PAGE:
Why is soil health important?
Managing your soil using soil health practices results in healthy soil that reduces erosion, requires less nutrient inputs, manages the effects of flood and drought, and reduces nutrient and sediment loading to streams and rivers.
Soil health is defined as the continued capacity of soil to function as a vital living ecosystem that sustains plants, animals, and humans. Healthy soil gives us clean air and water, bountiful crops and forests, productive grazing lands, diverse wildlife, and beautiful landscapes. Soil does all this by performing five essential functions:
- Regulating water – Soil helps control where rain, snowmelt, and irrigation water goes. Water flows over the land or into and through the soil.
- Sustaining plant and animal life – The diversity and productivity of living things depends on soil.
- Filtering and buffering potential pollutants – The minerals and microbes in soil are responsible for filtering, buffering, degrading, immobilizing, and detoxifying organic and inorganic materials, including industrial and municipal by-products and atmospheric deposits.
- Cycling nutrients – Carbon, nitrogen, phosphorus, and many other nutrients are stored, transformed, and cycled in the soil.
- Providing physical stability and support – Soil structure provides a medium for plant roots. Soils also provide support for human structures and protection for archeological treasures.
Soil health research has determined how to manage soil in a way that improves soil function.
The main principles to manage soil for health are:
- Maximize Presence of Living Roots
- Minimize Disturbance
- Maximize Soil Cover
- Maximize Biodiversity
As world population and food production demands rise, keeping our soil healthy and productive is of paramount importance. By farming using soil health principles and systems that include no-till, cover cropping, and diverse rotations, more and more farmers are increasing their soil’s organic matter and improving microbial activity. As a result, farmers are sequestering more carbon, increasing water infiltration, improving wildlife and pollinator habitat—all while harvesting better profits and often better yields.
Soil Health Resources
Virtual Field Days
Direct Seed Spuds
Report from on-farm demonstration near Rigby with detailed information. Modified a planter and put it to work, successful. Reduced erosion, good yield. https://projects.sare.org/sare_project/fw17-055/
Short article on presentation given by the Rigby grower. https://www.capitalpress.com/state/idaho/idaho-grower-pleased-with-no-till-spuds/article_f0116cb4-d05f-5a2e-9c89-8ac0c9a046db.html
Safeguarding Potato Cropping Systems in the Pacific Northwest through Improved Soil Health - You’ll find this article down the page a bit and the entire document is great but especially the photos on pp. 21-23. And there’s loads of good content in general at the link: https://csanr.wsu.edu/publications-library/soils-fertility/soil-health/
Utilizing a modified Spudnik (Idaho company) planter, this on-farm demonstration was a success. Good photos as well. https://spudsmart.com/reducing-tillage-but-not-quality/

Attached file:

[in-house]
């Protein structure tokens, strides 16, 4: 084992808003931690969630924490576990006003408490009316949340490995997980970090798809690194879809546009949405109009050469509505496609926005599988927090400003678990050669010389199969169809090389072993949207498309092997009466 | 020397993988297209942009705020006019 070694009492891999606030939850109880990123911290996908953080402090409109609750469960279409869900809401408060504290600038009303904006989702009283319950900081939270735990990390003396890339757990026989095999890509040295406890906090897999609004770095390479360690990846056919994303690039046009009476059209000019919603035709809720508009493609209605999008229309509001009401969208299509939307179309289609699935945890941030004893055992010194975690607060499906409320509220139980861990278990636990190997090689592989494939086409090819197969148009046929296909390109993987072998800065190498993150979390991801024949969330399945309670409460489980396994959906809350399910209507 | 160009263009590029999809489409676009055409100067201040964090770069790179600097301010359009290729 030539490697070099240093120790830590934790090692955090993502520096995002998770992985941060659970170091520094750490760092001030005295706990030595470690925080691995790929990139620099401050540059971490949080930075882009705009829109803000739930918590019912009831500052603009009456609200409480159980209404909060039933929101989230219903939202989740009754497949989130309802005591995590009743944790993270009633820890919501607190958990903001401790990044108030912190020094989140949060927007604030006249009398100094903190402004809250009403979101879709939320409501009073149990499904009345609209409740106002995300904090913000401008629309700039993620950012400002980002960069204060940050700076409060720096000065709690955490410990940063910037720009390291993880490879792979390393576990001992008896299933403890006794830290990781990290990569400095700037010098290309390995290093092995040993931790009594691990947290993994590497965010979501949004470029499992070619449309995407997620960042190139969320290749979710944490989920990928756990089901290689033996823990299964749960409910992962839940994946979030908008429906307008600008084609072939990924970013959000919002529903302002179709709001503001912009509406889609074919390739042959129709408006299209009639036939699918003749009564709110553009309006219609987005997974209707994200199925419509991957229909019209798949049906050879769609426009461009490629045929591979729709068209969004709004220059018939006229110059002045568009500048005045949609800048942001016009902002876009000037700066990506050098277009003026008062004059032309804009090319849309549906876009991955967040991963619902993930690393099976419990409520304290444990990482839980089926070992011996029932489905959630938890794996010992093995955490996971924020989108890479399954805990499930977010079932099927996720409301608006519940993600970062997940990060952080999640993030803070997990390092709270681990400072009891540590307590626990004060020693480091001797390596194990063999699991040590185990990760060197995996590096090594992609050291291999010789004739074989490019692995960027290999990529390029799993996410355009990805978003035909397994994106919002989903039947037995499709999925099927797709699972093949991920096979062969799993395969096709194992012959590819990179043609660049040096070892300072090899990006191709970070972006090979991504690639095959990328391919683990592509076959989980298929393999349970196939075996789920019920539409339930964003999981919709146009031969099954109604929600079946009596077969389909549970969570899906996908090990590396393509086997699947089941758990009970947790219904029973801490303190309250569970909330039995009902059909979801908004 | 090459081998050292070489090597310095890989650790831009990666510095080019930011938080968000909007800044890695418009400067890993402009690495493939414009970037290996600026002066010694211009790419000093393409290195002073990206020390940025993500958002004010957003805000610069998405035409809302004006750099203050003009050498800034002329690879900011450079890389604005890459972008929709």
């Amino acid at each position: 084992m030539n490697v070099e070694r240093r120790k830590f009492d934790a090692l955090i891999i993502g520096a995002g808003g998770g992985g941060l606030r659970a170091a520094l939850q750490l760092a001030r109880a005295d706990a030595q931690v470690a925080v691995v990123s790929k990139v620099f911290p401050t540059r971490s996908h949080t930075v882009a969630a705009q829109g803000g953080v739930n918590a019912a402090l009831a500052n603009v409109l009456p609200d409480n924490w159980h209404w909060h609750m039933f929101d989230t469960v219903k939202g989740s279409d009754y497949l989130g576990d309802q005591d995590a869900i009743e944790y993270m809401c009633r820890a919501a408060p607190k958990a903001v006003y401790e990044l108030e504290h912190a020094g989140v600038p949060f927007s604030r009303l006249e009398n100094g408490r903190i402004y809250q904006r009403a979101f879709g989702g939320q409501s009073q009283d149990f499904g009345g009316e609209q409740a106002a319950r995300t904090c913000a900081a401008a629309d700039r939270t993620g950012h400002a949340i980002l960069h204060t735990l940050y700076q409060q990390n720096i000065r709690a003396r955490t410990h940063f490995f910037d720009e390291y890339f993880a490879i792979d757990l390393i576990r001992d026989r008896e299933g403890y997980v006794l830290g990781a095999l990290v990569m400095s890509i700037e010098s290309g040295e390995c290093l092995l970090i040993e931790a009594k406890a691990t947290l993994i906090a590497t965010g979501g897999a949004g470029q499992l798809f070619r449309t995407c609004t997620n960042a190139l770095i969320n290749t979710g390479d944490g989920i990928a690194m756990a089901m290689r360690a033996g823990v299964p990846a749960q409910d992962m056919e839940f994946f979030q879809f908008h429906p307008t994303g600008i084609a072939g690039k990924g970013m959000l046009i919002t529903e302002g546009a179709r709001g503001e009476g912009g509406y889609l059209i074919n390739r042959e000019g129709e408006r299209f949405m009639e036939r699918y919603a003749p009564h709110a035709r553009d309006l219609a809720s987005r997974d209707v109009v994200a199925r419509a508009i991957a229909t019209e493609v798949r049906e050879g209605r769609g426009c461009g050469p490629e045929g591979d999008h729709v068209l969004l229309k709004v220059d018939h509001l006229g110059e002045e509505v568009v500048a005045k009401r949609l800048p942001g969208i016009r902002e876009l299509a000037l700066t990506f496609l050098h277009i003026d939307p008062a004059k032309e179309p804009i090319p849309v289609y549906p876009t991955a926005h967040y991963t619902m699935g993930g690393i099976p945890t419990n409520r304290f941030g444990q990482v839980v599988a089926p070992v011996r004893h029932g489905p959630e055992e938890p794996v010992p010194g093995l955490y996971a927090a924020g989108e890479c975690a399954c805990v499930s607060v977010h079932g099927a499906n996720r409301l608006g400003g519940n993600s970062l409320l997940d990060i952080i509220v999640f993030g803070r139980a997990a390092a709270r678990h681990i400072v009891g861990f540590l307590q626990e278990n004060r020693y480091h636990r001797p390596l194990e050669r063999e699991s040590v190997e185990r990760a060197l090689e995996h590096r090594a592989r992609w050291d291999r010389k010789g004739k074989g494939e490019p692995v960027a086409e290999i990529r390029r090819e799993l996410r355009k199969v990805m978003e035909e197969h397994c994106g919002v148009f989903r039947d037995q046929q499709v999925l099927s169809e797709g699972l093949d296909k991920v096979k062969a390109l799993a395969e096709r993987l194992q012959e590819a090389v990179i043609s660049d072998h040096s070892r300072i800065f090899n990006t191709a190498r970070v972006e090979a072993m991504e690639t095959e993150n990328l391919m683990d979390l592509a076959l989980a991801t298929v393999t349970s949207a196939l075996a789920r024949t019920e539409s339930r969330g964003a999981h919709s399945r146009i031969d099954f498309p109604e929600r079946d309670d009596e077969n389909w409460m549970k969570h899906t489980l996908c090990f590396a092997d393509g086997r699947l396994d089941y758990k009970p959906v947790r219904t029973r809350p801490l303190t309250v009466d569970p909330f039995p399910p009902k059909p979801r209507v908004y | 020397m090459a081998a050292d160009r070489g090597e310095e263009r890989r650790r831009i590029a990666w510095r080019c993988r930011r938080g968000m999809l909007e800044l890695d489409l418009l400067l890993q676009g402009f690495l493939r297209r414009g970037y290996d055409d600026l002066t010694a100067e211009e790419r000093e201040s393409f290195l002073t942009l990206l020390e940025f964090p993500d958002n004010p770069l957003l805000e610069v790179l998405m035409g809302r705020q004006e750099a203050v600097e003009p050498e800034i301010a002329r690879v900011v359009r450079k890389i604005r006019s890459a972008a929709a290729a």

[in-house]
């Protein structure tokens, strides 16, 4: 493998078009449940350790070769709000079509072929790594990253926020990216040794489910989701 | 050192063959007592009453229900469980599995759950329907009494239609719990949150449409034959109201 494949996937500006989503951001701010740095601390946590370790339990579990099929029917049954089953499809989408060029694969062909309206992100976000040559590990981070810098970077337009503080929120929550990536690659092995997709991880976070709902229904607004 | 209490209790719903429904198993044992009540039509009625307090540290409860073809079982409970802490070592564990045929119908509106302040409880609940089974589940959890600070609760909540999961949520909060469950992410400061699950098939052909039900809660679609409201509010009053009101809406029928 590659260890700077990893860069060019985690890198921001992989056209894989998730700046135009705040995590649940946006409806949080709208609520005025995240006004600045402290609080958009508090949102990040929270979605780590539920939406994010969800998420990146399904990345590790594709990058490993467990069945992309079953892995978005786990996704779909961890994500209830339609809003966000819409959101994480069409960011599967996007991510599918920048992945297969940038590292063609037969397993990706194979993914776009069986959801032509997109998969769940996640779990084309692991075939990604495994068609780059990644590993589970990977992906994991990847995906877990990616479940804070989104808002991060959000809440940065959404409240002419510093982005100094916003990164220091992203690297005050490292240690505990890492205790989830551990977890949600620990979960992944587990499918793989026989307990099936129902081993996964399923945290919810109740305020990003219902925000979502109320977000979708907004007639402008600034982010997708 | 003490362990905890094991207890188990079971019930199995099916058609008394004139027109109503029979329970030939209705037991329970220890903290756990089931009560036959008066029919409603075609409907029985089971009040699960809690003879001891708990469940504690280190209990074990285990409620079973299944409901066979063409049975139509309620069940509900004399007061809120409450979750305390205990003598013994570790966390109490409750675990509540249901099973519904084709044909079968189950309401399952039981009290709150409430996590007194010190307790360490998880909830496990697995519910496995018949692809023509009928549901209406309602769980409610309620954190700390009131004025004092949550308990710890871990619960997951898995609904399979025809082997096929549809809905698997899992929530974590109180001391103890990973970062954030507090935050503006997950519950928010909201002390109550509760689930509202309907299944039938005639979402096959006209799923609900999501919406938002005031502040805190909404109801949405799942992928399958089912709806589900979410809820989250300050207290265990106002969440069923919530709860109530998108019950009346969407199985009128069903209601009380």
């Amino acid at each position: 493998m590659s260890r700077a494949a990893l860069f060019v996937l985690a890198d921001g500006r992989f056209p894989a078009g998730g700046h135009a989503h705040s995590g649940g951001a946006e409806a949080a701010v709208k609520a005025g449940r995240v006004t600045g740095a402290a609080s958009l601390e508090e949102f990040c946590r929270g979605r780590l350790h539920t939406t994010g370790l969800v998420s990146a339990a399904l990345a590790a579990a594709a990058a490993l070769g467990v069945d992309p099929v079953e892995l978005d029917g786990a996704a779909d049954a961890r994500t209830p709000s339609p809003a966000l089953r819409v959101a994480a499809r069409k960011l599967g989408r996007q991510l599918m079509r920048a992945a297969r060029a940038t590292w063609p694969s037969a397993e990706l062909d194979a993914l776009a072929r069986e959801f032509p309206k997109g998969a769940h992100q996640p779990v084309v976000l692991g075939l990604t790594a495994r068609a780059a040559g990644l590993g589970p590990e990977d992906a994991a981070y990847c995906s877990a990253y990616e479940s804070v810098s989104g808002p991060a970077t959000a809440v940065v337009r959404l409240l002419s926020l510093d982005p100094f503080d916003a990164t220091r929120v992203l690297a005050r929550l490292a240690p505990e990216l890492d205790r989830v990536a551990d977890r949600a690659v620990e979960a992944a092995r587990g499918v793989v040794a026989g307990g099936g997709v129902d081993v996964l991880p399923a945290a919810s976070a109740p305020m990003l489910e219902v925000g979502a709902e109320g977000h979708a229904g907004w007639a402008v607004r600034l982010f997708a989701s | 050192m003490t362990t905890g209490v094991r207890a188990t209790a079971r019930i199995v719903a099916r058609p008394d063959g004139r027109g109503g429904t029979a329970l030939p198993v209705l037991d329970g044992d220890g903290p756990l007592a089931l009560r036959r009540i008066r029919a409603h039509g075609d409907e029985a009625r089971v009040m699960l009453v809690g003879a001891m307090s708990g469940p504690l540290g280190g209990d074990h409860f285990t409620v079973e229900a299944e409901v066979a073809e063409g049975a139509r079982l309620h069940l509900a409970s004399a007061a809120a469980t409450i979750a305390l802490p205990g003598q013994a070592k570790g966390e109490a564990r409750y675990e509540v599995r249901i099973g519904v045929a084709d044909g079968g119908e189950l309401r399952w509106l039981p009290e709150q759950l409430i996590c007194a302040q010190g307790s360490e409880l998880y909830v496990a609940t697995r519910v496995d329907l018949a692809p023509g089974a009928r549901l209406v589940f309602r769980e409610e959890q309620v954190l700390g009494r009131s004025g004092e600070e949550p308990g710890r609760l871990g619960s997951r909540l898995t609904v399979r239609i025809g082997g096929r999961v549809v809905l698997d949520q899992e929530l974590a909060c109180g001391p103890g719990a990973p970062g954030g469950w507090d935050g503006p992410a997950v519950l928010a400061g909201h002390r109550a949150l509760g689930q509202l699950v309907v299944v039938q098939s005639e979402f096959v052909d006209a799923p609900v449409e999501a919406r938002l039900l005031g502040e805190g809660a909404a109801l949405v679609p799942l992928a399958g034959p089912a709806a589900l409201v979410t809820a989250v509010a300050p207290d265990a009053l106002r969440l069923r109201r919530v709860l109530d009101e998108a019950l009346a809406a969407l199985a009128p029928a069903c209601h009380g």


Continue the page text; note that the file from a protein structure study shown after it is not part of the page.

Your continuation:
Improving Soil Health in Pacific Northwest Potato Production: A Review
Comprehensive review and excellent/exhaustive citations for additional information on just about every soil-health-potato relation/concern studied out there. https://link.springer.com/article/10.1007/s12230-019-09742-7
Reduced Tillage Sugar Beets
University of Idaho research paper “Effects of Strip Tillage and Irrigation Rate on Sugar Beet Crop Yield and Incidence of Insect Pests, Weeds, and Plant Pathogens” https://bsdf-assbt.org/wp-content/uploads/2020/02/Effects-of-Strip-Tillage.pdf
“The results presented here show that strip-till sugar beet can be produced with yields comparable to conventional tillage without compromising pest management programs.”
USDA-ARS and University of Idaho research paper. “Effects of Tillage System and Nitrogen Supply on Sugarbeet Production” https://eprints.nwisrl.ars.usda.gov/id/eprint/1502/1/1465.pdf
“Strip tillage can be used to obtain yields comparable to other common tillage practices and decrease tillage costs. Nitrogen requirements for all tillage practices could be reduced on heavier textured soils compared to past recommendations in the Pacific Northwest.”
Estimated tillage costs from strip till were 53% to 76% lower than other tillage systems tested.
No-Till Sugar Beets in Montana: Producer Perspectives (17 minutes includes dryland producers, and discussion about machinery used): https://www.youtube.com/watch?app=desktop&v=PMXz_MKzRC4
What do four no-till sugar beet growers have to say about how they got started, the challenges and opportunities they’ve seen, and advice for farmers considering making the change? Just try it. These four farmers grow sugar beets under varying conditions, but they have seen the same crucial benefits from no-till – decreased input costs and improved soil health.
How to Start the No-Till Journey
Luke and Brian discuss their respective journeys in beginning no-till. Luke began with using cover crops and then sheep to manage the residue, while Brian went directly to no-till with support from an industry partner. Because their paths differed, Brian learned from Luke and Luke learned from Brian. This collaboration has made them both much stronger in their soil health endeavors. How to Start a No-till Journey
Farmer-to-Farmer Case Study Series
Abundant natural resources and an amenable climate allow for diverse agricultural opportunities in the Pacific Northwest, but the same environment also poses risks. Farmer-to-Farmer Case Study Series